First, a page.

Growth is good, of course, for those who do not have enough to eat, or adequate shelter, education, or health services. But this simple statement begs a multitude of complex and vexed questions: how much food is enough food? When is a house or a health service adequate? The current crisis in our own economy could still be an opportunity — and there may not be many more — to draw a deep breath and reconsider the path on which we have all been travelling headlong for so long.
Most of us know from our own experience that, after a certain point, our happiness does not increase in line with increased consumption.
A child with a hundred toys is unlikely to be happier than a child with five. Imelda Marcos could never wear all the shoes she owns, and they probably have brought her little joy. . Nevertheless, the growth economy which overproduces consumer goods has been very successful in persuading us, against our daily experience, that we are indeed happier, sexier or more powerful with more toys, more shoes, more cars.
In short, advertising works, and all our other values — cultural, political, and religious — collapse before the juggernaut of consumer capitalism’s propaganda machine.
The lure of blue jeans did more to undermine Soviet-style socialism than the political broadcasts by Washington’s Radio Liberty. To be labelled “anti-growth” is a death sentence for anyone running for public office almost anywhere today.
In religion, a handful of brave souls do stick their heads above the parapet and remind us that the great spiritual leaders all held simplicity to be a great virtue. But simplicity and holy poverty have never been too evident in Rome or Mecca.
On this day, Good Friday, Christians remember the crucifixion of Jesus of Nazareth. Perhaps we also need to remember that he taught that anyone who had two coats had one too many, a most unpopular message in our still-affluent society.
This crisis, however, is making us think for ourselves, and think in new ways.
THERE is real anger, not only at the criminal greed of senior bankers, but at the whole system which promised to deliver eternal growth, and then abruptly fell apart and plunged us towards depression. And, above all, anger at ourselves for buying the lies the bankers sold us. Nobody made us do it and out of this awareness comes the knowledge that we can indeed do things differently. And so new projects are emerging. Productive and attractive gardens are springing up on “waste” ground among the red-brick terraces of Stoneybatter in Dublin.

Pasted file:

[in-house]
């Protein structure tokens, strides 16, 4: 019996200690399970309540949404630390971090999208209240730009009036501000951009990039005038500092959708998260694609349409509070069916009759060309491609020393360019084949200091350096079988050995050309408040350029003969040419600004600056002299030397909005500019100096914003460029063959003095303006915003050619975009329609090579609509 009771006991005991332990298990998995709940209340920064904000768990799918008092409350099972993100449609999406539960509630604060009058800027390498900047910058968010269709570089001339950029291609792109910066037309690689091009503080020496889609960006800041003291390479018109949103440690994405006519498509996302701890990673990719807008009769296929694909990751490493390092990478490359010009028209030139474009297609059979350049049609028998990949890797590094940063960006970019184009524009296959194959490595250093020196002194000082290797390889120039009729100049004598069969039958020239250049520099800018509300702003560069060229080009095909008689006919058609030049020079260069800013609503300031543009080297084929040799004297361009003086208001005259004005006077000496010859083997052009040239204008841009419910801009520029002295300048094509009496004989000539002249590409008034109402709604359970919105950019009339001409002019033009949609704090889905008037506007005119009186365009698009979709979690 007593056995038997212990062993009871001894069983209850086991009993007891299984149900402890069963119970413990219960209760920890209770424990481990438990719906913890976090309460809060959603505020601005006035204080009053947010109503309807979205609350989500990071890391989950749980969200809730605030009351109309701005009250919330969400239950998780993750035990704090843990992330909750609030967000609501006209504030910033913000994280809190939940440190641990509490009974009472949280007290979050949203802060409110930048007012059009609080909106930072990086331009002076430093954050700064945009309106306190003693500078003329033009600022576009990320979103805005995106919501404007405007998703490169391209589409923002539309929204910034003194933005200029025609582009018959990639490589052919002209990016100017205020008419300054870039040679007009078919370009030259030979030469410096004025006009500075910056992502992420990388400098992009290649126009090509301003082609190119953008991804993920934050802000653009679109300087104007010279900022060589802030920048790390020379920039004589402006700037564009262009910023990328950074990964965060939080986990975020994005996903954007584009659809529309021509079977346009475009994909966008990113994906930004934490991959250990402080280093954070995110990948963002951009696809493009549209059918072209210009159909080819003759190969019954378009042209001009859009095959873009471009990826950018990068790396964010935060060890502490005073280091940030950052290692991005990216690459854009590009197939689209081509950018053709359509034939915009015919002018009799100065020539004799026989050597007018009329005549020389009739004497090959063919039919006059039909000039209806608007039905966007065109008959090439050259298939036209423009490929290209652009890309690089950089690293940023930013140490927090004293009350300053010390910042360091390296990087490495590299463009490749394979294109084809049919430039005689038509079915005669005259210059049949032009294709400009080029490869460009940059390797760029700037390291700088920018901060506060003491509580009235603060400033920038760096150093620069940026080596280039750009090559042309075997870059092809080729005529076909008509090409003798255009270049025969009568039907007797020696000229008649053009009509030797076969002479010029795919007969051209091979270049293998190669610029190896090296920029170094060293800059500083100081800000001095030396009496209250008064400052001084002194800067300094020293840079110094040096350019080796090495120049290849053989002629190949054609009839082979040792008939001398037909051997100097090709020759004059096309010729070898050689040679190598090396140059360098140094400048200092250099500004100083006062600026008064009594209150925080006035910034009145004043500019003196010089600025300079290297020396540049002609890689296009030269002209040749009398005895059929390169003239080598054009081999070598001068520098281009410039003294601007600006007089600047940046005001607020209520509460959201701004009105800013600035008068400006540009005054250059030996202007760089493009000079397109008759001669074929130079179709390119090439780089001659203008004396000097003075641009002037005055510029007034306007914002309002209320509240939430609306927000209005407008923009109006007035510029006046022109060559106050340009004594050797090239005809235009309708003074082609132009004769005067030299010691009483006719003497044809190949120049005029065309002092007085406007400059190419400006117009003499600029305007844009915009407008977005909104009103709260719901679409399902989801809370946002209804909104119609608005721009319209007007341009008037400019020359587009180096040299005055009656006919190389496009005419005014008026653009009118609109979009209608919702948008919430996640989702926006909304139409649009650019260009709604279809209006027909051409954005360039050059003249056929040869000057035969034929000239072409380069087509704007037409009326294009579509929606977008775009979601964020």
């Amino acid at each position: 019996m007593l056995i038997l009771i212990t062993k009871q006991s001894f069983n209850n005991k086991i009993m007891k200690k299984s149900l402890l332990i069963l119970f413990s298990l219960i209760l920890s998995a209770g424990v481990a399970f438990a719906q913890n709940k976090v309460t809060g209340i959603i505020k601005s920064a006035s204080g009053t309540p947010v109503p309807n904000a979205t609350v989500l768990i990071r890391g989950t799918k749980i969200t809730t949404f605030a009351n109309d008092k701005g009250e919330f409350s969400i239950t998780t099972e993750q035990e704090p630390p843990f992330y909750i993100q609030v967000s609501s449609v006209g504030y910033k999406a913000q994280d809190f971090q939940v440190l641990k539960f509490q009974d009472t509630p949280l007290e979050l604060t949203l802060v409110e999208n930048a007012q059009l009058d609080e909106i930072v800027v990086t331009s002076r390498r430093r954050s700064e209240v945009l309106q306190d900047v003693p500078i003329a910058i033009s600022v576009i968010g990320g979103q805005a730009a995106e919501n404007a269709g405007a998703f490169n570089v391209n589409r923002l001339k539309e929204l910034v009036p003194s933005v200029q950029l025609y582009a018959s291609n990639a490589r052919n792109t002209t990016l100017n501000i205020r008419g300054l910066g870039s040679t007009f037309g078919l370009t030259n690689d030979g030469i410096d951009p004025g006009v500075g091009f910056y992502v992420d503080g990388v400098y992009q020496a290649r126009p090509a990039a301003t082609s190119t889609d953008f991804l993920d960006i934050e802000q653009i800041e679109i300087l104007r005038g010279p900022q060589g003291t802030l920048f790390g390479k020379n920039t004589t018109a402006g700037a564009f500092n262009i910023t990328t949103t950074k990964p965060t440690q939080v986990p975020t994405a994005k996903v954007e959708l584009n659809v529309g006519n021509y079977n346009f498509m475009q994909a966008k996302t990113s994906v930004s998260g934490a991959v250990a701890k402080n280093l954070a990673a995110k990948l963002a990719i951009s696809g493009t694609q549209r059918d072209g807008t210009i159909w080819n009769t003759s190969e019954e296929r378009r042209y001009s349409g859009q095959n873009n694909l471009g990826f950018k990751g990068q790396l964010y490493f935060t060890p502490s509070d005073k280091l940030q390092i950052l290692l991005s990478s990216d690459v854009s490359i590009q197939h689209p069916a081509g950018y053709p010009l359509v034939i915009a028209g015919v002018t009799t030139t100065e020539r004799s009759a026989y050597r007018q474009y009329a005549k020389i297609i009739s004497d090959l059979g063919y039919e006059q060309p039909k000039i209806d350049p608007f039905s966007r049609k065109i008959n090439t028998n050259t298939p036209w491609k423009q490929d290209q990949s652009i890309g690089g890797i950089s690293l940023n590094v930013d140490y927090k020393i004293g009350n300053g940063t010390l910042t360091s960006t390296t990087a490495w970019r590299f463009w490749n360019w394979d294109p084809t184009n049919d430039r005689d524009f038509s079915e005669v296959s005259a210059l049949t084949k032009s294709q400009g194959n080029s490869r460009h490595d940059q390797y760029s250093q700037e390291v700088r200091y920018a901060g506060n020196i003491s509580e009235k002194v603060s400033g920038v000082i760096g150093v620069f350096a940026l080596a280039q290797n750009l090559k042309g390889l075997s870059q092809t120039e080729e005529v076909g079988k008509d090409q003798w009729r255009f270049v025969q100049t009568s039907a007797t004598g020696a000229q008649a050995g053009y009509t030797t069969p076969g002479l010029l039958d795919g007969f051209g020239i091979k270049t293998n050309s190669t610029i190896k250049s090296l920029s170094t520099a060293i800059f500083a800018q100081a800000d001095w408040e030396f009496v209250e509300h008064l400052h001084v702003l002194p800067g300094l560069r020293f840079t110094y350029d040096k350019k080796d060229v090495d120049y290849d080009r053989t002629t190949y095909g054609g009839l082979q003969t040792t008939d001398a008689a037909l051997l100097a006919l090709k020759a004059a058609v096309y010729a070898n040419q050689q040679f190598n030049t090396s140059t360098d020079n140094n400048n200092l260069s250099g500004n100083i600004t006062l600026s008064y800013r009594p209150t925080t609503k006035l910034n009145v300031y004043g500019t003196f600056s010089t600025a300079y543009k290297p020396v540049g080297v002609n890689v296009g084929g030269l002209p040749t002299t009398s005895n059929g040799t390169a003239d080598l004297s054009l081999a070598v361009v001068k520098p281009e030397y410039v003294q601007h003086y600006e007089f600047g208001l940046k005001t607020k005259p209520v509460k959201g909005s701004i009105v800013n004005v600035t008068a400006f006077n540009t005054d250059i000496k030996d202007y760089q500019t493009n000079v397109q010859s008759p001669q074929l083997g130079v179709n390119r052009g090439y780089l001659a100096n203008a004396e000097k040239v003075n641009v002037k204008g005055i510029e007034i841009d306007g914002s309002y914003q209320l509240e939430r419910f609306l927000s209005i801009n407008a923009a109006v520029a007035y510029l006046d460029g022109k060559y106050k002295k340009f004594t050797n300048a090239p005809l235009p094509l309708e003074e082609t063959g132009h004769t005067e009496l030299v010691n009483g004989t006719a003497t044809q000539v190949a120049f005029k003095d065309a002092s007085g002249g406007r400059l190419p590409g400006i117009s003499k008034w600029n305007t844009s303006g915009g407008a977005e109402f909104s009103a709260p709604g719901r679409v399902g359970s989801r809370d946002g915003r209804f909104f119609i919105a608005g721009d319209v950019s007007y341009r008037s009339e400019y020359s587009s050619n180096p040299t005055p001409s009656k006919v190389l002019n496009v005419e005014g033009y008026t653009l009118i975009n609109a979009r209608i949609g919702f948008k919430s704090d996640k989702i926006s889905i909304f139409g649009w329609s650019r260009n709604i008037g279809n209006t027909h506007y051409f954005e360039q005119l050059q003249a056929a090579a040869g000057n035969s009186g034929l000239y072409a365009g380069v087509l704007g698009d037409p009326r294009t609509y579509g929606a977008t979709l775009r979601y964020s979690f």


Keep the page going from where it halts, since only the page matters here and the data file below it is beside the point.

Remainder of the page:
Church property has been ceded for public vegetable patches in Carlow by an innovative priest in Carlow, Father James Gahan. This week, demand for allotments in Shannon exceeded supply. The most intriguing thing is that people involved in these projects often speak of the new pleasures they are finding in co-operative work. They are finding that producing their own food might be more fun than eating in fancy restaurants. It is much too early to call these developments a “movement” here, but it does hold the germ of a real shift in our values. Such shifts take great imagination and great courage, but they have happened before. It once seemed impossible to imagine a world in which feudalism was history. Not so very long ago, it seemed impossible to imagine a world which made slavery history, much less a world with a black US president, whose message is “Yes, we can”. It is time to start imagining a world where the highest value is not dictated by the market for consumer goods. That is the only world in which poverty, too, might really become history.
*Paddy Woodworth is writing a book about projects which reverse ecosystem damage, Restoring the Future, due from Chicago University Press in 2010. www.paddywoodworth.com